36 And NUH is the letter I use to spell Nutches, Who live in small caves, known as Niches, for hutches. These Nutches have troubles, the biggest of which is The fact there are many more Nutches than Niches. Each Nutch in a Nich knows that some other Nutch Would like to move into his Nich very much. So each Nutch in a Nich has to watch that small Nich Or Nutches who haven't got Niches will snitch. -On Beyond Zebra (1955) Dr. Seuss

37 Niches A species functional role in an ecosystem Involves everything that affects its survival and reproduction  Includes range of tolerance of all abiotic factors  Trophic characteristics  How it interacts with biotic and abiotic factors  Role it plays in energy flow and matter cycling Fundamental Niche  Full potential range of physical chemical and biological conditions and resources it could theoretically use if there was no direct competition from other species Realized Niche  Part of its niche actually occupied Generalist vs. Specialist  Lives many different places, eat many foods, tolerate a wide range of conditions vs few, few, intolerant…  Which strategy is better in a stable environment vs unstable?

38 POLLENPEEPERS POLLENPEEPER EVOLUTION

39 Niche Overlap Region of niche overlap Generalist species with a broad niche Generalist species with a narrow niche Niche breadth Niche separation Number of individuals Resource use

40 Competition Shrinks Niches

41 Competition and Community Diversity Species evolve to minimize competition and niche overlap Results in a diverse matrix of differing species within a community

42 What’s This Niche Stuff Got to do with Evolution and Biodiversity? Hmmmmm…. Let’s think about three key points….  The more niches you have in an ecosystem…  The more of a generalist species you are…  The more of a specialist species you are…

43 Ordovician: 50% of animal families, Devonian: 30% of animal families, Permian: 90% of animal families, including over 95% of marine species; many trees, amphibians, most bryozoans and brachiopods, all trilobites. Triassic: 35% of animal families, including many reptiles and marine mollusks. Cretaceous: up to 80% of ruling reptiles (dinosaurs); many marine species including many foraminiferans and mollusks. Current extinction crisis caused by human activities. Species and families experiencing mass extinction Bar width represents relative number of living species Extinction Millions of years ago PeriodEra Paleozoic Mesozoic Cenozoic Quaternary Tertiary Cretaceous Jurassic Triassic Permian Carboniferous Devonian Silurian Ordovician Cambrian Today Extinction

44 Local, ecological and true extinction The ultimate fate of all species just as death is for all individual organisms 99.9% of all the species that have ever existed are now extinct  To a very close approximation, all species are extinct Background vs. Mass Extinction  Low rate vs % of total  Five great mass extinctions in which numerous new species (including mammals) evolved to fill new or vacated niches in changed environments  10 million years or more for adaptive radiations to rebuild biological diversity following a mass extinction Extinctions open up new opportunities for speciation and adaptive radiation..BUT you can have too much of a good thing!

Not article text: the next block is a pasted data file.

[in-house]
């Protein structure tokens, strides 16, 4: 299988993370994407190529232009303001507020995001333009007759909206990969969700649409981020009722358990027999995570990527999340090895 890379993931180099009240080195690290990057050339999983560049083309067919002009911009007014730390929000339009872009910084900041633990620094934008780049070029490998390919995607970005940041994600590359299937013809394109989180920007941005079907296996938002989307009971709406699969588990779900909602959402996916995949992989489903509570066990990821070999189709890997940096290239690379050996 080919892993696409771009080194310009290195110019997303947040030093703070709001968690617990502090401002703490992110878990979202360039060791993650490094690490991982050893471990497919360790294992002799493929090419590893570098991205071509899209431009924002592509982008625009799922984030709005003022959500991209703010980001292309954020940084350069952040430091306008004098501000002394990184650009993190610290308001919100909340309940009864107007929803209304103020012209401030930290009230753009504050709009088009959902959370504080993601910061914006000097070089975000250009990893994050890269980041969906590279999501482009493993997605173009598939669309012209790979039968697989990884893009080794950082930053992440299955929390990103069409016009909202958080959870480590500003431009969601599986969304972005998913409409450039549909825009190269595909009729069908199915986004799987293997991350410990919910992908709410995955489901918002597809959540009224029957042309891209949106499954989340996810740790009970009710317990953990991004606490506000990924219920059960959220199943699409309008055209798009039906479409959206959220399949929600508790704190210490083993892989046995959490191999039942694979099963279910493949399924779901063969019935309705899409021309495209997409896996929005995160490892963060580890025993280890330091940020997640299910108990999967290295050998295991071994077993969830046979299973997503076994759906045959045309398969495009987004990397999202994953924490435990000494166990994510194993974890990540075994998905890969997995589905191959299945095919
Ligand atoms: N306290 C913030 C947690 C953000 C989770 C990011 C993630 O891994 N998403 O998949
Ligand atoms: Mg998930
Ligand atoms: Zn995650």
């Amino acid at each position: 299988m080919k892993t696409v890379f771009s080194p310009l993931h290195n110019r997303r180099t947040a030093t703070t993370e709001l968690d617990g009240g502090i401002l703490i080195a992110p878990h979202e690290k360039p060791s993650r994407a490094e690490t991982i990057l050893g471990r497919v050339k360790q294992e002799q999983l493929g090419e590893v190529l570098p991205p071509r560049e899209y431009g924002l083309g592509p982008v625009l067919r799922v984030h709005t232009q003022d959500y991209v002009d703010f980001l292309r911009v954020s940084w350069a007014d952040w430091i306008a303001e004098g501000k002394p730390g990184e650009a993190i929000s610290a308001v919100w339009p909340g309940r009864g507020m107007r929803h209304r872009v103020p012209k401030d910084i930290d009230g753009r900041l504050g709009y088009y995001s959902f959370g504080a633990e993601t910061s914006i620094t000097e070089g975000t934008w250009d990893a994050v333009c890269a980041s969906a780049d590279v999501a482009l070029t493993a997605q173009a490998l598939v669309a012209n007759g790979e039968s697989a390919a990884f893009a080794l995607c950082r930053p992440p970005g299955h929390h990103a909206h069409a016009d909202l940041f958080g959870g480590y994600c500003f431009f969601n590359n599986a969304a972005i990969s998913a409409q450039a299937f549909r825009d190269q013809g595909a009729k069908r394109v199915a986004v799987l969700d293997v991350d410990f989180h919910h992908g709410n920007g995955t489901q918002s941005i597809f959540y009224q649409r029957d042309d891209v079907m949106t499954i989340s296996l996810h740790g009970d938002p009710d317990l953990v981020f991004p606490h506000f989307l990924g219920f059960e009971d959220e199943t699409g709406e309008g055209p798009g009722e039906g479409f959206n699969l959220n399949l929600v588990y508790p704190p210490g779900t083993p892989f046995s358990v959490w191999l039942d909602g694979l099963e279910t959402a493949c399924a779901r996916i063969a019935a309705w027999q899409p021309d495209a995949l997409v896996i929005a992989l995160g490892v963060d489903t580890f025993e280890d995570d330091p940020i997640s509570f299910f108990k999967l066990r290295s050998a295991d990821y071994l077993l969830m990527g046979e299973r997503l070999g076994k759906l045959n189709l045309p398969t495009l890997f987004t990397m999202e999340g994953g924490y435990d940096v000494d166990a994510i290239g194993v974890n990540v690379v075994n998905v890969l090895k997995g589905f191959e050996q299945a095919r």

45 Factors Affecting Extinction Rates Natural Extinctions  Climate change  Cataclysmic event (volcano, earthquake) Human Activities  Habitat Loss/Fragmentation  Introduction of exotic/invasive species  Pollution  Commercial harvesting  Accidental killing (tuna nets)  Harassing  Pet Trade  Urbanization  Damming/Flooding  Agricultural conversion

46 Extinction in the Context of Evolution If  the environment changes rapidly and  The species living in these environments do not already possess genes which enable survival in the face of such change and  Random mutations do not accumulate quickly enough then, All members of the unlucky species may die

47 Biodiversity Speciation – Extinction=Biodiversity Humans major force in the premature extinction of species. Extinction rate increased by times the natural background rate. As we grow in population over next 50 years, we are expected to take over more of the earth’s surface and productivity. This may cause the premature extinction of up to a QUARTER of the earth’s current species and constitute a SIXTH mass extinction  Genetic engineering won’t solve this problem  Only takes existing genes and moves them around Know why this is so important and what we are losing as it disappears….

48 USING EVOLUTION AND GENETICS TO INFORM CONSERVATION EcoRegions Approach  Identifying biodiversity “hotspots” and focusing conservation efforts on maintaining those ecosystems  Ex. Tropics, Appalachian Mountains, etc. “Umbrella Species” Conservation  Conserve one “sexy”, species and you conserve several others because if the interactions they have with one another  Keystone species concept Species Survival Plan (SSP)  Zoo captive breeding programs  Population genetics in wild populations Ex. Cheetahs, Primates, Bears, etc.

49 Federal and International Legislation Endangered Species Act (1973)  Protection for endangered and threatened plant and animal species & their habitats Effectiveness??? Exemptions are often granted if No alternatives to the project National or regional significance of project Benefits outweigh those of any alternatives CITES (late 1970s)-prohibits trade and commerce of threatened and endangered species  By 1998: signed by 144 countries